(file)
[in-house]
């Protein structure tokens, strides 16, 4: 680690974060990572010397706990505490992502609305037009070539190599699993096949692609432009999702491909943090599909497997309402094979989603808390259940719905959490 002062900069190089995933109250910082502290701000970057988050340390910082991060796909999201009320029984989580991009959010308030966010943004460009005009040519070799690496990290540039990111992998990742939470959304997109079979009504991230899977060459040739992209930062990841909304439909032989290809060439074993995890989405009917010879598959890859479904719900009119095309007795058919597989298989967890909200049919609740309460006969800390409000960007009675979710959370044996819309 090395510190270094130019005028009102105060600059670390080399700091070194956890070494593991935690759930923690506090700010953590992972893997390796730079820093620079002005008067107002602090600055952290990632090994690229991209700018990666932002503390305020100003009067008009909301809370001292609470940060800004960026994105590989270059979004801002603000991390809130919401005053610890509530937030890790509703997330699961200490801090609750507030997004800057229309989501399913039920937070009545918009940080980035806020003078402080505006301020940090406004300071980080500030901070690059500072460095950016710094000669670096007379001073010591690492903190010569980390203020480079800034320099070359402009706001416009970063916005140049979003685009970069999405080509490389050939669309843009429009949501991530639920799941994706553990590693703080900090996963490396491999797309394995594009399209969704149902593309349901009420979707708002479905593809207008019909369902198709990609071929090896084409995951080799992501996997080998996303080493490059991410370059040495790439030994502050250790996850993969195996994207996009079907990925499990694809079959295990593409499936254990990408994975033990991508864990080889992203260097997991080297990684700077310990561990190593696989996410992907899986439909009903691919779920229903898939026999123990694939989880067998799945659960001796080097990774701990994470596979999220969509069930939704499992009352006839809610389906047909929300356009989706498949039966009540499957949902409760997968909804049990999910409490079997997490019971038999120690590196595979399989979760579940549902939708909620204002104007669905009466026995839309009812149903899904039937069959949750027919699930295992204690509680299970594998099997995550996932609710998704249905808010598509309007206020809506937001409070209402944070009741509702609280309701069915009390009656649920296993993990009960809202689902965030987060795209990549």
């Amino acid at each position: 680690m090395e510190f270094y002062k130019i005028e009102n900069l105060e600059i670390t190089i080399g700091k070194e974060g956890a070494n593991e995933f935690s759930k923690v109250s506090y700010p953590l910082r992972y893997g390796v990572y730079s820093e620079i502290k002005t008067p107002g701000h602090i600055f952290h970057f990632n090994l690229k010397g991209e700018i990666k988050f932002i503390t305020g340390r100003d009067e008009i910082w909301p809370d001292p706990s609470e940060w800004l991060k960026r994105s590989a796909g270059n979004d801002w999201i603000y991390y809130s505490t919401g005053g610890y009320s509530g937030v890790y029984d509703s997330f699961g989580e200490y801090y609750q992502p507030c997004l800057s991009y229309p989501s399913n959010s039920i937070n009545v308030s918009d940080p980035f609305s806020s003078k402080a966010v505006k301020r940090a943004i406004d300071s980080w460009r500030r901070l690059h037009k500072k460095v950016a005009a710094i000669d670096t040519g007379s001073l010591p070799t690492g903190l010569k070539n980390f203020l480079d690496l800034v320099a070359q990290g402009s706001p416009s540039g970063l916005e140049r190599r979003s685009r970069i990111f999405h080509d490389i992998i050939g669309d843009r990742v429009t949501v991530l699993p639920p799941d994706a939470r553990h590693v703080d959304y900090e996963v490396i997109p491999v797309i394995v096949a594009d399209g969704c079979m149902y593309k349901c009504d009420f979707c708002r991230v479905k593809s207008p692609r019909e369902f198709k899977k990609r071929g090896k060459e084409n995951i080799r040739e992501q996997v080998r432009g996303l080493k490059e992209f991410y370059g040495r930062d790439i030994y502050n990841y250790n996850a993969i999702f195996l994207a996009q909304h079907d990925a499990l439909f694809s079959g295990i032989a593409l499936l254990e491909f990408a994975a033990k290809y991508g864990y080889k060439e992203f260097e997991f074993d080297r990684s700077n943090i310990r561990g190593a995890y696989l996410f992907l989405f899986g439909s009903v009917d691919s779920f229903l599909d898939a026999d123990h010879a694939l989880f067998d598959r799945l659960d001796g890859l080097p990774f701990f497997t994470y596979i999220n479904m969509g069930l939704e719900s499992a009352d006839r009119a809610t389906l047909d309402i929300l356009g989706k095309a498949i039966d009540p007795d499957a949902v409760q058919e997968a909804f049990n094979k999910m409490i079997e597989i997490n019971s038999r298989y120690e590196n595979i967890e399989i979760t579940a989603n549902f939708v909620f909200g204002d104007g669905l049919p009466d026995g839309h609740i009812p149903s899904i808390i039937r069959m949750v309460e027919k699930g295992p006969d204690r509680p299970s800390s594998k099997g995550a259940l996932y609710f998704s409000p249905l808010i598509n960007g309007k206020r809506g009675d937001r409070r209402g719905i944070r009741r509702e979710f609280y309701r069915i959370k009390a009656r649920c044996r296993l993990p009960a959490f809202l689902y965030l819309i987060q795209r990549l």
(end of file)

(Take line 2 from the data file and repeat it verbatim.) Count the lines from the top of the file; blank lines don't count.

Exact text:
């Protein structure tokens, strides 16, 4: 680690974060990572010397706990505490992502609305037009070539190599699993096949692609432009999702491909943090599909497997309402094979989603808390259940719905959490 002062900069190089995933109250910082502290701000970057988050340390910082991060796909999201009320029984989580991009959010308030966010943004460009005009040519070799690496990290540039990111992998990742939470959304997109079979009504991230899977060459040739992209930062990841909304439909032989290809060439074993995890989405009917010879598959890859479904719900009119095309007795058919597989298989967890909200049919609740309460006969800390409000960007009675979710959370044996819309 090395510190270094130019005028009102105060600059670390080399700091070194956890070494593991935690759930923690506090700010953590992972893997390796730079820093620079002005008067107002602090600055952290990632090994690229991209700018990666932002503390305020100003009067008009909301809370001292609470940060800004960026994105590989270059979004801002603000991390809130919401005053610890509530937030890790509703997330699961200490801090609750507030997004800057229309989501399913039920937070009545918009940080980035806020003078402080505006301020940090406004300071980080500030901070690059500072460095950016710094000669670096007379001073010591690492903190010569980390203020480079800034320099070359402009706001416009970063916005140049979003685009970069999405080509490389050939669309843009429009949501991530639920799941994706553990590693703080900090996963490396491999797309394995594009399209969704149902593309349901009420979707708002479905593809207008019909369902198709990609071929090896084409995951080799992501996997080998996303080493490059991410370059040495790439030994502050250790996850993969195996994207996009079907990925499990694809079959295990593409499936254990990408994975033990991508864990080889992203260097997991080297990684700077310990561990190593696989996410992907899986439909009903691919779920229903898939026999123990694939989880067998799945659960001796080097990774701990994470596979999220969509069930939704499992009352006839809610389906047909929300356009989706498949039966009540499957949902409760997968909804049990999910409490079997997490019971038999120690590196595979399989979760579940549902939708909620204002104007669905009466026995839309009812149903899904039937069959949750027919699930295992204690509680299970594998099997995550996932609710998704249905808010598509309007206020809506937001409070209402944070009741509702609280309701069915009390009656649920296993993990009960809202689902965030987060795209990549």